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§ 272. Christ consoles the Disciples with the Promise of his Return. (John, xiv.)

The last connected discourses of Christ are given at length in John’s Gospel.730730   It is charged by some that John could not possibly have remembered these discourses thus amid the thousand painful and tumultuous emotions that must have immediately followed. Little do such objectors conceive of the nature of the human soul, and of the might of deep impressions upon it. Such impressions these discourses must have made upon a mind and heart like John’s, and what was once received thus into the depths of the soul no concussions could cast out. Moreover, these emotions, how powerful soever they may have been, lasted but for a few days, and were followed by a reunion with Christ, by a new epoch of the interior life of the disciples which developed itself more and more gloriously. How, in these few days, could John have forgotten discourses so weighty in themselves, and affecting his own soul so powerfully? And, when the spiritual life of the disciples, sunken for a moment, emerged again after the resurrection of their Master, how brilliantly must the image of these last discourses have shone forth from the depths of their memories and their hearts! How precious must each word have been to them! With what intense interest must they have turned them over and dwelt upon their import! And how clear, in the light of their experience of the fulfilment of his predictions, must many things have appeared that were before obscure!
   Equally futile is the objection that John wrote his Gospel at an advanced age, when some things must have escaped his memory, and others become blended with his own thoughts. He must have repeated these discourses, times without number, to others; how, then, can it be said that he could not commit them faithfully to writing? (we do not mean to say verbatim et literatim, cf. index, sub voc. John). The remark of Irenaeus with regard to what he had heard in his youth from the lips of Polycarp will apply with vastly greater force to John and Christ: “Μᾶλλον γὰρ τὰ τότε διαμνημονεύω τῶν ἔναγχος γινομένων, αἱ γὰρ ἐκ παίδων μαθήσεις συναύξουσαι τῇ ψτχῇ, ἑνοῦται αὐτῇ.” (Comp. the entire passage, Euseb., v. 20; it bears remarkably against human efforts to convert a historical period into a mythical one.)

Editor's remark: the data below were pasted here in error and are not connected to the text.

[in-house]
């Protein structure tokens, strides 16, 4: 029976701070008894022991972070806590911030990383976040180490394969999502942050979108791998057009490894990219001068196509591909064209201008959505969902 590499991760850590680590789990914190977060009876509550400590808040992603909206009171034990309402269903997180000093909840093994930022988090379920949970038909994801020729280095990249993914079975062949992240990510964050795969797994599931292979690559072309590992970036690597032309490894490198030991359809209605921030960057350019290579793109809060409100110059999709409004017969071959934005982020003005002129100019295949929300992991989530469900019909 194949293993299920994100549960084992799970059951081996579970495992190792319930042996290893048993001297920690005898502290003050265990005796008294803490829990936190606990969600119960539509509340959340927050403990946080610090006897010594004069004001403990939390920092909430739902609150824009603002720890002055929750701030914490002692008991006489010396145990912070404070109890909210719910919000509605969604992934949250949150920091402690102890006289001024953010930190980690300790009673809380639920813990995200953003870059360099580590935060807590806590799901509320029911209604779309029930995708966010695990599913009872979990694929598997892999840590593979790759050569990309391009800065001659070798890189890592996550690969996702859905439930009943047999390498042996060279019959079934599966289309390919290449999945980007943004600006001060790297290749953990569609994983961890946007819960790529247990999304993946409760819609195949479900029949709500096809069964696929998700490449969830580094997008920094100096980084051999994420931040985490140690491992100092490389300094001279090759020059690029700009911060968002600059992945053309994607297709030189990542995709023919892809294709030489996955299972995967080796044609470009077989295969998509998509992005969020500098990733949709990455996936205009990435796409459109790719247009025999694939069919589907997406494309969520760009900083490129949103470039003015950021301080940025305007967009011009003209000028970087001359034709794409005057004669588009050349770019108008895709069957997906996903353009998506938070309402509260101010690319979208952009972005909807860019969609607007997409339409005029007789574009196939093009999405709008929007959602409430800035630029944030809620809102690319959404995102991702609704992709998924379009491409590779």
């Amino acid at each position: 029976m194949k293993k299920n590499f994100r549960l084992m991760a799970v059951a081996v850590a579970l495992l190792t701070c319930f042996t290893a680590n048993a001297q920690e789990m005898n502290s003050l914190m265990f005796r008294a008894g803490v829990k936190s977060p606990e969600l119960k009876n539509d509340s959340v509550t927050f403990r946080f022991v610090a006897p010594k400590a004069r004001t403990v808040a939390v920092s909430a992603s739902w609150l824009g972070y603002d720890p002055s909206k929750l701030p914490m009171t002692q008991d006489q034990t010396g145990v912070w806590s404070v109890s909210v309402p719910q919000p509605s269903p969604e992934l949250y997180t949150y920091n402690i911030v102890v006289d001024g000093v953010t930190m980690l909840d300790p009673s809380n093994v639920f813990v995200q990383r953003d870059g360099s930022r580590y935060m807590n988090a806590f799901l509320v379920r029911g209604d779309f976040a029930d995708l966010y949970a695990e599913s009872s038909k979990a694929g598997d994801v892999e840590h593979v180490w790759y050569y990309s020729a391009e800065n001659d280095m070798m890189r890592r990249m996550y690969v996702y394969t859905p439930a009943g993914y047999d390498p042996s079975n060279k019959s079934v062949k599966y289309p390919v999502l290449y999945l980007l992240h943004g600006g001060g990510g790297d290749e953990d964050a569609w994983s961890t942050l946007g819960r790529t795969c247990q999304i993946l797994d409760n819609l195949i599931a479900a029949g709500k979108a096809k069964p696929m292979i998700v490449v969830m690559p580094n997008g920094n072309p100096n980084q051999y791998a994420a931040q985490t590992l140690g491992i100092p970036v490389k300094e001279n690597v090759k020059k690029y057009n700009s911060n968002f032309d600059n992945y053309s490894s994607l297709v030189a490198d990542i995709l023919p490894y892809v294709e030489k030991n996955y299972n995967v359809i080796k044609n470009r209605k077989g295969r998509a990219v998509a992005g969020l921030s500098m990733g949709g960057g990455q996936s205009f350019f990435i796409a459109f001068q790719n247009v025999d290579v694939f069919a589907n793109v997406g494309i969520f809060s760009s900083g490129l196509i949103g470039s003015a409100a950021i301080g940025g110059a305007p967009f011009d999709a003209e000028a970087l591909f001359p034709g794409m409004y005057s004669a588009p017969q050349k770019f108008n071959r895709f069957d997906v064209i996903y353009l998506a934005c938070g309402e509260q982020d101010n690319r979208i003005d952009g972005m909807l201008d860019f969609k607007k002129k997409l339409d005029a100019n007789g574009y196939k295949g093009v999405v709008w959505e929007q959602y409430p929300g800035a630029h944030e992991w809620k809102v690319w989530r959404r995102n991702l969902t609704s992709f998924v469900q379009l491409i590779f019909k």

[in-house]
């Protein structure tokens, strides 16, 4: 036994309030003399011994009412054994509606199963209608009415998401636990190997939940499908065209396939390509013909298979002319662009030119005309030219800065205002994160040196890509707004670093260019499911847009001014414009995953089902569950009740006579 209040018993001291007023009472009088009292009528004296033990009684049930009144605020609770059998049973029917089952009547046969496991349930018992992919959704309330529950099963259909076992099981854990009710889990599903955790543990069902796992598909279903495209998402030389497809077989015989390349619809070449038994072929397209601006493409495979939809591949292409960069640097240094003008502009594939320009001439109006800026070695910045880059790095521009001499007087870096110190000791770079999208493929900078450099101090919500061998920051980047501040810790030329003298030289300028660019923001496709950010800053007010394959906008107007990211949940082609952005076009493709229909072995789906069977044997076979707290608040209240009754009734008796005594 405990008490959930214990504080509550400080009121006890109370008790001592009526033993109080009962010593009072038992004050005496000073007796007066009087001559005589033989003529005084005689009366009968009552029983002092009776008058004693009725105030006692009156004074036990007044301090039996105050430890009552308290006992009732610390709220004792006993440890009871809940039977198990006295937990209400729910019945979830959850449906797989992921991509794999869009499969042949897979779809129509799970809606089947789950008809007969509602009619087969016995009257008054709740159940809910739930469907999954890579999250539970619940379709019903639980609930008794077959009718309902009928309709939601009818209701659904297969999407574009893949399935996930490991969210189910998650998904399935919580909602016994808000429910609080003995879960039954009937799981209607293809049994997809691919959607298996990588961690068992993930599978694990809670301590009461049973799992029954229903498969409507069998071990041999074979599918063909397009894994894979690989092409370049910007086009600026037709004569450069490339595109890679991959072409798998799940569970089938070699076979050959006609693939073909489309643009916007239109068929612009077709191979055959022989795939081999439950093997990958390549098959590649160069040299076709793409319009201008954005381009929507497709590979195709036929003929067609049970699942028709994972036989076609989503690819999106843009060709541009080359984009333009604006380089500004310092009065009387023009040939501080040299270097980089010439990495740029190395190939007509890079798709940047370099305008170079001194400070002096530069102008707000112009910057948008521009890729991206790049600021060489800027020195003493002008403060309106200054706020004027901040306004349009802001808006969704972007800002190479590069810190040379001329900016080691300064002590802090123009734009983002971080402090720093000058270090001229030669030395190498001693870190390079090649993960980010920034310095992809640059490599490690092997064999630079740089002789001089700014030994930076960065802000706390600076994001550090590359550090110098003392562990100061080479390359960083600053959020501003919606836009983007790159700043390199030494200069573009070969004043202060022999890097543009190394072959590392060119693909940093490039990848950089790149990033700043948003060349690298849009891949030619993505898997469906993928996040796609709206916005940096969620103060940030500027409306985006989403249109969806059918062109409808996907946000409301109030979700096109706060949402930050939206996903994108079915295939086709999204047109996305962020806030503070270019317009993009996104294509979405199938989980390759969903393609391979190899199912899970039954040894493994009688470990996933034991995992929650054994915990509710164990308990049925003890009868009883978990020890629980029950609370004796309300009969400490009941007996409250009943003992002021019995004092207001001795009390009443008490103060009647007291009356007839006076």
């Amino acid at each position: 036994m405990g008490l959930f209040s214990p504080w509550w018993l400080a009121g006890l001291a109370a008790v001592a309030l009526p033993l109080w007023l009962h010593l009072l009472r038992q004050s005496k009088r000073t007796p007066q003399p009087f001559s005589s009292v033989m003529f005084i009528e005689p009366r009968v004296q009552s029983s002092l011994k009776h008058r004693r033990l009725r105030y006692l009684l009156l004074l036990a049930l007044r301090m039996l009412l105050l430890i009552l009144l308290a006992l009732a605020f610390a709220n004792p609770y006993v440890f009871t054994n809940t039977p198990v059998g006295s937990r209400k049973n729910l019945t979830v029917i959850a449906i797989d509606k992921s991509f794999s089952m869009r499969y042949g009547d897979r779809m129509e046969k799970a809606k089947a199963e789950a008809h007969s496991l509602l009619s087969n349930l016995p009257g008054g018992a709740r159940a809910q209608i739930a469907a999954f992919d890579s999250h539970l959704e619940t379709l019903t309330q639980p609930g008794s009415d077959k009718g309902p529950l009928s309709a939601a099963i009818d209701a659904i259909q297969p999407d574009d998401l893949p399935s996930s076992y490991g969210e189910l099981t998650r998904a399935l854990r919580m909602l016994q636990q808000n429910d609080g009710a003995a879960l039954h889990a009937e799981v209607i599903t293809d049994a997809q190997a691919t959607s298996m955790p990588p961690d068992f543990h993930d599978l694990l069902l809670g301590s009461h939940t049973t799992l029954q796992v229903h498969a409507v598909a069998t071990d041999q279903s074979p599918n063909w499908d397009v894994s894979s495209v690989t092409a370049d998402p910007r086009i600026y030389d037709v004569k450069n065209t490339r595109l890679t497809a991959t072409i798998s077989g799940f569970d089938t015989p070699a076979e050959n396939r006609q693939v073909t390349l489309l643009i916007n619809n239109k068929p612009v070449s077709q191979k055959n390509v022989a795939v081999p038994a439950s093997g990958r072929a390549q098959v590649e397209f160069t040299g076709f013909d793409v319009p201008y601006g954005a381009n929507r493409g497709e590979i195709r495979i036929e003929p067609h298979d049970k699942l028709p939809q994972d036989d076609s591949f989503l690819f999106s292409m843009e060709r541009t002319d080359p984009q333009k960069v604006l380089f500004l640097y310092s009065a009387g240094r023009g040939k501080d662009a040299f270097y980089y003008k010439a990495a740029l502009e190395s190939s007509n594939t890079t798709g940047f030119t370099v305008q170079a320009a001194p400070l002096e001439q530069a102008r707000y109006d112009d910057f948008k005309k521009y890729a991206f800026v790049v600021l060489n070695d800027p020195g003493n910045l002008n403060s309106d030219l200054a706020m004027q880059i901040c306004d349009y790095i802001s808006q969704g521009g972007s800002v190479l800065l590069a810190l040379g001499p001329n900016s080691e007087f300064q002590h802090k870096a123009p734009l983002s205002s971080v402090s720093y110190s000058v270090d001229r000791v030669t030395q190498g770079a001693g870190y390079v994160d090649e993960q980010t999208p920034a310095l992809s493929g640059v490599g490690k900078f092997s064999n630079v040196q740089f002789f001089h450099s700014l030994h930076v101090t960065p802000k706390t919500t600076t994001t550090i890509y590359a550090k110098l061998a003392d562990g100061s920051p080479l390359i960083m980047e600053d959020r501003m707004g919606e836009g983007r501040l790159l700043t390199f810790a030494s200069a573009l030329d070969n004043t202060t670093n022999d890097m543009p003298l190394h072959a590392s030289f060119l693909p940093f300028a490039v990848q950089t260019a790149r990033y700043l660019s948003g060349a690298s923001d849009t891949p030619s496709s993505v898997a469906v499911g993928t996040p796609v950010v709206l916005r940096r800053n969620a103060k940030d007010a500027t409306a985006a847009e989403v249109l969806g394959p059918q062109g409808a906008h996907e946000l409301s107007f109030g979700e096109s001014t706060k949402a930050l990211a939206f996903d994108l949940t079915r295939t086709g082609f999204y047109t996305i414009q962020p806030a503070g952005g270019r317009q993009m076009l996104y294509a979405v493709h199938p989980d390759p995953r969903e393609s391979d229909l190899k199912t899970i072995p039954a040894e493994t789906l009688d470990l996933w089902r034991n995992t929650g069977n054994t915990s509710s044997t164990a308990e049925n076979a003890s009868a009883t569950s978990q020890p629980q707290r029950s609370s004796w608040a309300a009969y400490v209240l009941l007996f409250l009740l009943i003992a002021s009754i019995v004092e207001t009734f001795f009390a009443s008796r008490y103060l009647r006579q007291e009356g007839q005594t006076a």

John could not have been John had it been possible for him to forget such discourses of Christ.

   A further proof of the originality of these discourses, as recorded by John, is the aptness with which many passages are joined into them which, in the other Gospels, are presented in isolated forms, or in inapt connexions; e. g., Luke, xii., 11, 12; Matt., x., 17-20; Mark, xiii., 11. The passage in John, xvi., 32, is connected in Matt., xxvi., 31, Mark, xiv., 27 with the account of Peter’s denial.
In these he made use of a different turn of thought from that above referred to, to prepare the minds and hearts of the disciples for the struggles that awaited them. In view of their evident distress, while yet sitting at the table, he said, “Let not your hearts be troubled; trust in God, and confide in Me.” Even when his visible presence should be removed, they were to trust in him as the Mediator of their communion with God; nor, in grief for his departure, to think that he had left them alone in the world. There would be mansions 395 for all, he told them, in his Father’s house. He was going before (it was the object of his redeeming sufferings and of his ascension to heaven), to prepare a place for them; just as a friend goes before his friend to make his dwelling ready. And then he promises them, “If I go and prepare a place for you, I will come again and receive you unto myself; that where I am, there ye may be also.”

This might be understood of Christ’s second advent, were it not that he speaks of what was to happen immediately upon his return to the Father, and that his design was to comfort them in view of the immediate pain of separation. Nor can it be applied to his Resurrection, because his “going to the Father” was to follow the resurrection, and this, again, to be followed by a separation.731731   This objection would fall away if we could believe, with L. Kinkel (Stud. u. Krit., 1841, 3), that Christ, after leaving the grave and appearing to Mary, ascended to heaven, and only returned thence when he reappeared to the disciples. But the words under consideration do not justify this supposition. However we may conceive Christ’s reappearance after his resurrection, they could not satisfy the promises, given in these discourses, of a new and higher spiritual connexion between him and his disciples. In view of this continued manifestation, this uninterrupted communion, his bodily reappearance was only preparatory and subordinate. The only remaining interpretation is to apply it to his spiritual coming, to his revealing himself again to them, as the glorified one, in the communion of the Divine life. Not only were they to follow Him to the heavenly “mansions,”732732   Compare the analogy in the figure of the “everlasting mansions,” p. 275. where he was to “provide a place for them,” but he himself was “again to come to them,” that where He was, there they might be also, in spirit, united with him, never again to be separated. But as they could not as yet fully apprehend this spiritual coming and communion, it was only at a later period that these expressions, sufficiently within their capacity to give them consolation at the time, were understood in their full import.

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